Guest Post: Leah Rhyne #SummerofZombie

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Zombies. We’re here because we love them, right? You wouldn’t check out an event called the Summer of Zombie Blog Tour if you weren’t.

Me? I’ve loved them for a long time. I don’t remember the first time I saw Night of the Living Dead, but I don’t remember ever having not seen it, either. I grew up on horror movies, staying up late with my dad or my older brother, so I’ve seen ‘em all (or at least I’ve seen all the ones that came out before I had my daughter and suddenly couldn’t stomach watching horror movies in which bad things happen to little girls…which is pretty much all the contemporary ones…though I’ll watch World War Z any day…though the first 30 minutes make me cry every time….and I do mean every time…but I digress….).

But seriously. World War Z. The Walking Dead. Warm Bodies. Zombieland. We can’t get enough of zombie stuff, can we?

There are all sorts of theories about why we love zombies, of course. Sociologists and psychologists all have their theories, as do movie and literary critics. They mostly say it’s because we’re all becoming zombies, with our smart phones and our ear buds. With our texting and our emailing. We’re losing the ability to interact with other humans on a face-to-face basis.

There’s some truth to this, I’m sure. I do see a lot of it in myself. I’m a better emailer than I am a phone talker, and please, don’t ask me to set up a face-to-face meeting!

But mostly I call bullshit on those theories.

Because of course I have my own.

I think: we don’t love zombie flicks and lit because we’re afraid we’re turning into zombies. No. I think we love them because we, in the United States especially, are living in a world that’s remarkably safe for maybe the first time in history, and really? It’s exhausting to be so safe.

Hear me out here. Around the world, people live in squalor, in the midst of wars and tragedies and genocides. We see images daily of people living at the very limits of human existence. Closer to home, we hear stories of our parents and grandparents surviving their own difficult times. World War II. Vietnam. The Cuban Missile Crisis.

But we, of the middle class of the United States in the 21st Century, live in the First World, surrounded by First World problems. With a few notable exceptions (school shootings, bombings, and terrible things do happen, but these are the exceptions, not the norm), our world is secure. We’re not hungry. We’re not afraid. We’re not tested.

We don’t have to think to survive. We don’t have to kill to live. If we’re hungry? We drive to the grocery store.

In short, we’re mush.

And, I think, we secretly hate it. At least in a way. Because while it’s fantastic to be safe, to be secure, we have no need for adrenaline. We have no testing of boundaries, no pushing of limits.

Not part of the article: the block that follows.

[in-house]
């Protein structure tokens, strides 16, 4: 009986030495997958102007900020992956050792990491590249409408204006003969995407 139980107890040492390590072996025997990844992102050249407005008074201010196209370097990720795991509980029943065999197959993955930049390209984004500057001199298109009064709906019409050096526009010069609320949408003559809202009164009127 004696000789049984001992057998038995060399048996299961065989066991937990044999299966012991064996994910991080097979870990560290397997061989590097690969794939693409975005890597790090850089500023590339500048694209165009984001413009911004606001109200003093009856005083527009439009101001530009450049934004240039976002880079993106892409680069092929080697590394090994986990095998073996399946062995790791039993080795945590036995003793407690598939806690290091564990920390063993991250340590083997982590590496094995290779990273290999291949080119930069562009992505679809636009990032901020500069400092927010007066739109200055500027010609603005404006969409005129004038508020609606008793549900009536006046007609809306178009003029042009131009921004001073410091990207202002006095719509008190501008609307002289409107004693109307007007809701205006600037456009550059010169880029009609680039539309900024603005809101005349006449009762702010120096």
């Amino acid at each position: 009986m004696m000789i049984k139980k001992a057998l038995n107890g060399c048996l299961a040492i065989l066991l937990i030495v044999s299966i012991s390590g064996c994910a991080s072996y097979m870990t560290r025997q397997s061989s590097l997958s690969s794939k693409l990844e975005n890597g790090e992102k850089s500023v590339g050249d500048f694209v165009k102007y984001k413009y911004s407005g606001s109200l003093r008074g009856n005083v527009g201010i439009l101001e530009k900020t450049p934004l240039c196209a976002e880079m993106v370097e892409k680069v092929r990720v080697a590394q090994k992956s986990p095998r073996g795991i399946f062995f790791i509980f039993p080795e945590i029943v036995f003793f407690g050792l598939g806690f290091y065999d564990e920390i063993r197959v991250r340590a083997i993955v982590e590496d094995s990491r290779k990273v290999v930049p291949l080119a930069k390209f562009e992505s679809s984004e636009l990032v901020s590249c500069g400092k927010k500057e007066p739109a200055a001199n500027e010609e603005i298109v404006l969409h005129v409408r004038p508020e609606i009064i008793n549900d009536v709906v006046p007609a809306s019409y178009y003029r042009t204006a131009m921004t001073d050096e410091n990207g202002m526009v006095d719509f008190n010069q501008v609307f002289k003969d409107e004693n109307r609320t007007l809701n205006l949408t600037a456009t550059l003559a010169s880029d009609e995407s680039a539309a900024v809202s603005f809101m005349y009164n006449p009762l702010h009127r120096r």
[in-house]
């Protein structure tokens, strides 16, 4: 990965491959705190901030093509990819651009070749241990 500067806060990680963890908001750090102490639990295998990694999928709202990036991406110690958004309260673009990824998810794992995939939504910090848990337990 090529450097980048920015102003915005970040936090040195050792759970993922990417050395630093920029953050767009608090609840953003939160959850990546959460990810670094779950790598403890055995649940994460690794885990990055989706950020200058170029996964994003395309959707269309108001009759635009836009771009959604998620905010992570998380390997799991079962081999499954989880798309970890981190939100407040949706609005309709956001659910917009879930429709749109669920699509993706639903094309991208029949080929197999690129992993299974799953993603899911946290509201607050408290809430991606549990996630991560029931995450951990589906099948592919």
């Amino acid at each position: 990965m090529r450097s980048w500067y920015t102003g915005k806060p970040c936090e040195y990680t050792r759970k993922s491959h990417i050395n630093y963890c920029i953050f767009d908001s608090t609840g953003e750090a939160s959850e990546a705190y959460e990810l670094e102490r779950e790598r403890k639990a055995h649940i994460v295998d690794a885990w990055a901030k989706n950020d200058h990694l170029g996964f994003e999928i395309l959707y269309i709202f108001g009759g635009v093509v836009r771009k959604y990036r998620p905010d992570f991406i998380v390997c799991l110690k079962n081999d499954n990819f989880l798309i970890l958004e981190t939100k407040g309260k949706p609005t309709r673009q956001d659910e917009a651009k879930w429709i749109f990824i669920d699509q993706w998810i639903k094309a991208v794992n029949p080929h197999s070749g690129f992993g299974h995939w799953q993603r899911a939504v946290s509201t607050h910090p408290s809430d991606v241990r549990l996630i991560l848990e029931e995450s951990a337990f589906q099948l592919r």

And thus, we escape to Zombieland. We escape to a place where people have to work to survive, where it’s kill or be killed. We are voyeurs into a space where your every decision could lead straight to your death.

We get our adrenaline rush through fiction, and we love it, because it’s fake. It’s still within the confines of our security. It’s a way to live out our fantasies in the safety of our middle class living rooms.

Of course we love zombies, but it’s not because we’re afraid of becoming them.

It’s because we want to see if we think we’d survive!

Me? I like to think I’d be like Ana in Dawn of the Dead (still my favorite zombie flick ever). I’d survive, more by luck than by any particular skill, at least until I had time to figure out the brave new world.

But really, that doesn’t work for me anymore. I’ve got a kid. Everything I’d do would be to save her, because at seven, she’s still too little to save herself. I don’t want her turning into Sophia from The Walking Dead, getting stuffed into a barn after she’s turned into a zombie. I also can’t see her as Lizzie, murdering her sister and then staring at the flowers.

Better she be a Carl, a killer with a gun.

Better to be a killer in a kill-or-be-killed world, right?

Right. Or at least, I think so. And I do think about these things while escaping into zombie worlds. I get to think about them, to wonder, and then I get to turn them off and go play outside in the sunshine.

We love our zombies because it’s fun to imagine…what if?

But seriously, friends. Let’s hope we never have to find out….and until then, let’s have some keep on reading and watching all this awesome zombie stuff, okay?

Author Image Leah Rhyne

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The stench of rotting flesh is in the air! Welcome to the Summer of Zombie Blog Tour 2015, with 30+ of the best zombie authors spreading the disease in the month of June.

Stop by the event page on Facebook so you don’t miss an interview, guest post or teaser…and pick up some great swag as well!

Giveaways galore from most of the authors as well as interaction with them!

#SummerofZombie is the hashtag for Twitter, too!

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